What started with complaints against an Oscar-winning film producer has led to a movement that has toppled government ministers and reduced much-loved figures from the entertainment world to pariahs. Although Guernsey may feel far away from Hollywood or Westminster, the issue of sexual harassment is just as real. So what should an employer do to protect its employees and its business from harassment?
In today's climate, in which professional trustees are held to increasingly high standards by regulators, courts and clients, it has never been more important for fiduciaries to record their decisions. A court's ruling may turn on the content of trustee minutes, and regulatory authorities are entitled to scrutinise all available evidence of a licensee's conduct in assessing its corporate governance and compliance with anti-money laundering and counter-terrorist financing legislation.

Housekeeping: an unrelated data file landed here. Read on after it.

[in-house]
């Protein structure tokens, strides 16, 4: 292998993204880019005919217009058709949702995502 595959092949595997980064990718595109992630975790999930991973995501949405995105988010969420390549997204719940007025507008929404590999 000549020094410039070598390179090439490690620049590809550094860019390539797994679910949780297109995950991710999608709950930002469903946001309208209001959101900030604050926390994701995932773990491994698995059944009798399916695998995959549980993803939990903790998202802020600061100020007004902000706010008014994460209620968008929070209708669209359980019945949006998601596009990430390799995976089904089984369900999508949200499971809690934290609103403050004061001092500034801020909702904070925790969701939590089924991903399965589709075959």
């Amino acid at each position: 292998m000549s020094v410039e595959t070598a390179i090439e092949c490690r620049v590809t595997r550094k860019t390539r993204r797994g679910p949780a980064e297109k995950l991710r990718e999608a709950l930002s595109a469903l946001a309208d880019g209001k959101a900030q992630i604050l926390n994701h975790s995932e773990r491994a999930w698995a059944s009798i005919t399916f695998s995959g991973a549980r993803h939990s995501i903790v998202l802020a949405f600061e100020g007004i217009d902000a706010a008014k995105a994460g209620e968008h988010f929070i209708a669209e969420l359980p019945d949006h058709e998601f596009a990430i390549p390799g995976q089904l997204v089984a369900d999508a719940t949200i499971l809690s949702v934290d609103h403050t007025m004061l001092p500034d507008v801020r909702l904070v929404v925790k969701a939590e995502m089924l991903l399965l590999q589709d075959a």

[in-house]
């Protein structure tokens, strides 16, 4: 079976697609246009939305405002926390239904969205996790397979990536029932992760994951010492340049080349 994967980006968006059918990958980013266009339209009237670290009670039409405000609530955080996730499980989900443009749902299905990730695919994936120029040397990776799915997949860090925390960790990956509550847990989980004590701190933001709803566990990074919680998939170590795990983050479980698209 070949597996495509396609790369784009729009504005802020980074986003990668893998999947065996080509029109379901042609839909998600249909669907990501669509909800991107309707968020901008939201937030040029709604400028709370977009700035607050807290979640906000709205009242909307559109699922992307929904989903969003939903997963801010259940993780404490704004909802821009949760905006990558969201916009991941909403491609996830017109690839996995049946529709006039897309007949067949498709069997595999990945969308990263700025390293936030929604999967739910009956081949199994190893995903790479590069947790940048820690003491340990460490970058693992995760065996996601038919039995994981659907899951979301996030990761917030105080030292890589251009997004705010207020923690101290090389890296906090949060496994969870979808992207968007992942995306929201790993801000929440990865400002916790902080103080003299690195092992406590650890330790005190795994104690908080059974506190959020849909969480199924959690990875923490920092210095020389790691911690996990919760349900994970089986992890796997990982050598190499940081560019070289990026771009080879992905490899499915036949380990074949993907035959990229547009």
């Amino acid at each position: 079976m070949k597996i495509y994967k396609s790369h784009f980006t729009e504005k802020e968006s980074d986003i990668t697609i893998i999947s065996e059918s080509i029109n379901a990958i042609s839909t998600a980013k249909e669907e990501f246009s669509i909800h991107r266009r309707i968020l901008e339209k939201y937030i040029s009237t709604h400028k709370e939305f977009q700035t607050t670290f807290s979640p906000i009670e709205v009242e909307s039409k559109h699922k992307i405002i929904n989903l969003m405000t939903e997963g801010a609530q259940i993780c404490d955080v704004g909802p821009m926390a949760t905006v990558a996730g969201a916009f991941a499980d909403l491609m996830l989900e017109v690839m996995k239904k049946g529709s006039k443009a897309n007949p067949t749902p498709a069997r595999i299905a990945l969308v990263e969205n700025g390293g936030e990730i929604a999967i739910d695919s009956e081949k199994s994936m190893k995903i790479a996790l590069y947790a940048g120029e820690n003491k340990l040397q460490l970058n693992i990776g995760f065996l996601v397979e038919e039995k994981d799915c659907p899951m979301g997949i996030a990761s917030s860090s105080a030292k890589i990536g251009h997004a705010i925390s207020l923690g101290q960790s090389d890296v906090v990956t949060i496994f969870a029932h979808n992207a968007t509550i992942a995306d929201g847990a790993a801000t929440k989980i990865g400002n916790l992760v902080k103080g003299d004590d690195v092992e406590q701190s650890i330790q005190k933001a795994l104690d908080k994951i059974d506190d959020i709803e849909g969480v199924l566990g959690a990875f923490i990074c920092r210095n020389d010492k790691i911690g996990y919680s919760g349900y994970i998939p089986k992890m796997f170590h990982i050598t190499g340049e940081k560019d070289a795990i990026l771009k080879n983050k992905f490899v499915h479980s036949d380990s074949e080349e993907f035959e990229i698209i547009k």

An anti-anti-suit injunction is a relatively rare form of anti-suit injunctive relief granted by a particular court in order to stop a party from pursuing an application for an anti-suit injunction in another court. In a recent decision, the Guernsey Court of Appeal stated that "particular caution" should be applied in granting an anti-anti-suit injunction.
The Royal Court recently issued its judgment on what is thought to be the largest civil case in Guernsey's history. The decision has cleared a Guernsey investment fund that went into insolvency in the wake of the financial crash in 2008 of liability over its collapse. The scale of the case underlines Guernsey's position as not only one of the world's largest offshore finance centres, but also a venue capable of handling complex and demanding funds litigation cases.